One of the really interesting things about where I live here in Puerto Rico is that my house is located within the grounds of a resort… so I bump into a fair number of tourists when I’m at the gym or walking on the beach.
People engage me in conversation a lot– they can’t imagine actually living in such a paradise, and they’re full of questions about what it’s like.
I always enjoy talking about Puerto Rico and giving visitors a candid view of the advantages and disadvantages of living here. But almost invariably as part of that conversation, someone asks:
“Yeah, but don’t you lose the right to vote when you move here?”
Yes, it’s true that Puerto Rican residents cannot vote in a national election. Puerto Rico does hold a presidential primary. But once the party nominees are decided, Puerto Ricans cannot participate in the general election in November.
And I’ve heard this dozens of times since I moved to Puerto Rico in 2018– it seems people REALLY cling to their right to vote.
My view is that it’s a completely pointless exercise, and one that I was happy to trade for Puerto Rico’s generous tax incentives.
I always respond in the same way when people bring up this issue– “Do you really think your vote actually counts?”
And what’s happened so far this month in the primary race really proves the point.
Just look at the Iowa race; the party is so hapless and incompetent that they can’t manage to properly count the votes (yet these same people want to be in charge of your healthcare and children’s education…)
And when they do count the votes, it still doesn’t seem to matter.
More people voted for Bernie Sanders in the Iowa race than for any other candidate. Yet Pete Buttigieg ‘won’ the state because he received the most delegates.
Then there are ‘superdelegates’, i.e. party elders who can choose whichever candidate they want regardless of who the voters pick.
And of course, by the time the national convention takes place this summer, it’s entirely possible that no single candidate will have won enough delegates to lock up the nomination.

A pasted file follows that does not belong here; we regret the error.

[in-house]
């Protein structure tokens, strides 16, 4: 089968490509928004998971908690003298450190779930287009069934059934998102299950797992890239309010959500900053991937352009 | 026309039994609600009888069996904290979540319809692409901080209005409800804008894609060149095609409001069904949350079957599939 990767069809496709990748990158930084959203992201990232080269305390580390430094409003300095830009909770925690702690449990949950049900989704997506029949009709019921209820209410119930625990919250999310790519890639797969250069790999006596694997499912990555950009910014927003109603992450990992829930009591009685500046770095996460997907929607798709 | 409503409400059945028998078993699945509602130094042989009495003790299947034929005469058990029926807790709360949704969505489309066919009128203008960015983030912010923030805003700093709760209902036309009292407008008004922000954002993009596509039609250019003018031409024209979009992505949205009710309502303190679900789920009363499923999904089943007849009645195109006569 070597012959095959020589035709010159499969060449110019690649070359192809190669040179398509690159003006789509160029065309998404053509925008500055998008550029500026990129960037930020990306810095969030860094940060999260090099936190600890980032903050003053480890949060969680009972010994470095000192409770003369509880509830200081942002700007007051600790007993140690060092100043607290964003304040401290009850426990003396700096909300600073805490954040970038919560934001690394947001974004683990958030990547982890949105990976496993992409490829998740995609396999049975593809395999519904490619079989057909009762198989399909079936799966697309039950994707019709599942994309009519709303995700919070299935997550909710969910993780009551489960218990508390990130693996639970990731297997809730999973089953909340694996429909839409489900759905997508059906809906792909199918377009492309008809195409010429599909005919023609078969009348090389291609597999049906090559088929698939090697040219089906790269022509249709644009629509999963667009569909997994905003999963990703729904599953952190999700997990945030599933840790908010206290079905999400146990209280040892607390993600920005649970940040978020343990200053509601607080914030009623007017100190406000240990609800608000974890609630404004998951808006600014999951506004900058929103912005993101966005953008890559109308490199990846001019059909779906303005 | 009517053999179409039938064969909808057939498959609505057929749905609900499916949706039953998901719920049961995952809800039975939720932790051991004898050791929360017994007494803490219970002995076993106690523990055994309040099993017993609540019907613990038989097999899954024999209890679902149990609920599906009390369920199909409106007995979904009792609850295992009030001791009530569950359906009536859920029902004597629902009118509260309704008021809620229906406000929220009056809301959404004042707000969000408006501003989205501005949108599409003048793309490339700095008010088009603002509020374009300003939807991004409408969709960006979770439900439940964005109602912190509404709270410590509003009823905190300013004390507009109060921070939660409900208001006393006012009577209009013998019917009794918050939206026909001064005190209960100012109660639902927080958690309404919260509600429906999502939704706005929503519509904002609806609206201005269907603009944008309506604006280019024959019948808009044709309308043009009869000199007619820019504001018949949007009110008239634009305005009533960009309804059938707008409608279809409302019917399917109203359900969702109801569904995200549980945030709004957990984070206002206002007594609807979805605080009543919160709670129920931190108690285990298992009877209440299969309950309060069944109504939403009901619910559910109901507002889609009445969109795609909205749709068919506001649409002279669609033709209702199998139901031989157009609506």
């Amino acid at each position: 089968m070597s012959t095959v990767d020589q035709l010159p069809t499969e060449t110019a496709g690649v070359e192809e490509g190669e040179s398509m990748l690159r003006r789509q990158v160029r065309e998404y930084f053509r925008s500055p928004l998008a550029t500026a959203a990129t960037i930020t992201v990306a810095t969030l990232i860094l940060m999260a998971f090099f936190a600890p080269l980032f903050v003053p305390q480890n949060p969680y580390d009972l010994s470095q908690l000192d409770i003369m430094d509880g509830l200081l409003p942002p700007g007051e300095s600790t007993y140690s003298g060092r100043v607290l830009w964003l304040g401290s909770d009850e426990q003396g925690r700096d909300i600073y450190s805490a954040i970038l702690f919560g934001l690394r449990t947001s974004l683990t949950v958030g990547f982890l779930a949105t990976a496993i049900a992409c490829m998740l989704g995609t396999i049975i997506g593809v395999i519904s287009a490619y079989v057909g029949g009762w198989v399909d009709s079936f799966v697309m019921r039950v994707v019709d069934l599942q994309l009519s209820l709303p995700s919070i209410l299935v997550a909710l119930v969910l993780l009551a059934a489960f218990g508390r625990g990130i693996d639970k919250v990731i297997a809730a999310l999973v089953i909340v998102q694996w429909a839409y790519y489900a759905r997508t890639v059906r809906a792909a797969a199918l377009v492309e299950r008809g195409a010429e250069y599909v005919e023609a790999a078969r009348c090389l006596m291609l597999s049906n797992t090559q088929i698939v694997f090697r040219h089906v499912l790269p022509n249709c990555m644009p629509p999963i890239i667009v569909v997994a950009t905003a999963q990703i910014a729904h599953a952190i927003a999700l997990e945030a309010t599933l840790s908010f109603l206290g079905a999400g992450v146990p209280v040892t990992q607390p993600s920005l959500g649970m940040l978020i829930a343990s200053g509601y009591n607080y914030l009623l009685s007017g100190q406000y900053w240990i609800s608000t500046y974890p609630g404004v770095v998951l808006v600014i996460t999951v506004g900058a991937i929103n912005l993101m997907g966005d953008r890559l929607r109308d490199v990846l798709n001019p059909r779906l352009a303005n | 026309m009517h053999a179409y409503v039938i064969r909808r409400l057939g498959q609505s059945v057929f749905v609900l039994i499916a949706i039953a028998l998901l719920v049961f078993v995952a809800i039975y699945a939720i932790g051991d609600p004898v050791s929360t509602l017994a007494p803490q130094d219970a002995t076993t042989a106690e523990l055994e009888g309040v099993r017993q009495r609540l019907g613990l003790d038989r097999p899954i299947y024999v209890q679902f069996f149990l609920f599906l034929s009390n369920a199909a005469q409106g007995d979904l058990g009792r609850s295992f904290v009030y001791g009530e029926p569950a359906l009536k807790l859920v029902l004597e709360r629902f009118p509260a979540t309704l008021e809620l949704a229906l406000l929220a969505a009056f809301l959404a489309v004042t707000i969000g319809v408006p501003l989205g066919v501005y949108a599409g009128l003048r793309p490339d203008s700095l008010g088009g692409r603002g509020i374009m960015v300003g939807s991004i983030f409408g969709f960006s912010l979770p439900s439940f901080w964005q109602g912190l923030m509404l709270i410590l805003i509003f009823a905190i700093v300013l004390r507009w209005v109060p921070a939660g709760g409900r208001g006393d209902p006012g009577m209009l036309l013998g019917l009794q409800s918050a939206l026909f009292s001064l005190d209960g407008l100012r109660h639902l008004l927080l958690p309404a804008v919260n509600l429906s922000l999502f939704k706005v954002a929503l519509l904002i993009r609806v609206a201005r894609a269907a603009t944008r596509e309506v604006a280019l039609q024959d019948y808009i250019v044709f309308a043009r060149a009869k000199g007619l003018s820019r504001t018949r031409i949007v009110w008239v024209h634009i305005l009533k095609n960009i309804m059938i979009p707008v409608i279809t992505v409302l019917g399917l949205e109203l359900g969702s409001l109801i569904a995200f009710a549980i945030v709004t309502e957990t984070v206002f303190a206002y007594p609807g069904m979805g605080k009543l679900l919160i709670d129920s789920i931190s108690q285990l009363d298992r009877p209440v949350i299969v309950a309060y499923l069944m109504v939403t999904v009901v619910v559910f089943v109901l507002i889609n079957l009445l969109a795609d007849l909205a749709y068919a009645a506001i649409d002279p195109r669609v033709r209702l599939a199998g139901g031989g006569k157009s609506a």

At that point, all the votes will be discarded and it will be up to the party insiders– delegates and superdelegates– to decide who the nominee should be.
How can these people possibly say with a straight face that votes actually matter?
The even bigger quirk is the outsized importance of these earliest caucuses and primary races.
About 300,000 people voted yesterday in the New Hampshire primary. That’s less than 0.1% of the US population.
And yet those 300,000 New Hampshire voters have enormous influence over the entire Presidential race.
Joe Biden came in a distant 5th in yesterday’s New Hampshire primary. As a result, the media is now saying that he is no longer viable, and his former campaign donors are lining up to fund other candidates.
But in actuality the gap between Joe Biden and Bernie Sanders (who came in first place) was just 50,522 votes.
Nationwide, that’s a drop in the bucket. It’s scarcely a rounding error.
That’s 50,522 people in New Hampshire who have effectively sealed the fate of Joe Biden’s campaign.
And if he drops out in the next few weeks, it means that people who live in states that don’t hold their primaries until May or June won’t even have the opportunity to vote for Joe Biden.
Don’t get me wrong– I have no love for Joe Biden… or any of these people for that matter. I like politicians as much as I like a visit to the proctologist.
But it strikes me as a bizarre that a tiny fraction of a percent of the population has so much influence over a national race. Is this really the most advanced republican democracy in the world?
These Bolsheviks are constantly howling about economic inequality and complaining about wealthy people in the top 1%.
Well, they have managed to engineer massive electoral inequality and created a top 1% among voters.
A voter in New Hampshire has far more influence than a voter in, say, Kentucky, who won’t have the opportunity to vote until May 19th.
By then, the pool of candidates that a Kentucky voter will have to choose from in his/her primary election will be much more limited.
This is effectively a form of disenfranchisement. This idiotic system gives a handful of voters more power, and more choices, than other voters.
And I have to say, for as ‘woke’ as this Bolshevik party pretends to be, it’s certainly ironic that this top 1% voting elite happens to be in states that are predominantly white.
Try explaining to a Native American living in South Dakota whose primary isn’t until June 2nd that his/her vote counts as much as the white guy in New Hampshire.
This system is a complete farce, rampant with insider corruption, comical incompetence, and a deliberate lack of innovation.
And I don’t exactly cry myself to sleep every night that I’m no longer able to participate… I’m more than happy to trade away my voting rights for the extraordinary 4% tax incentives of living in Puerto Rico.
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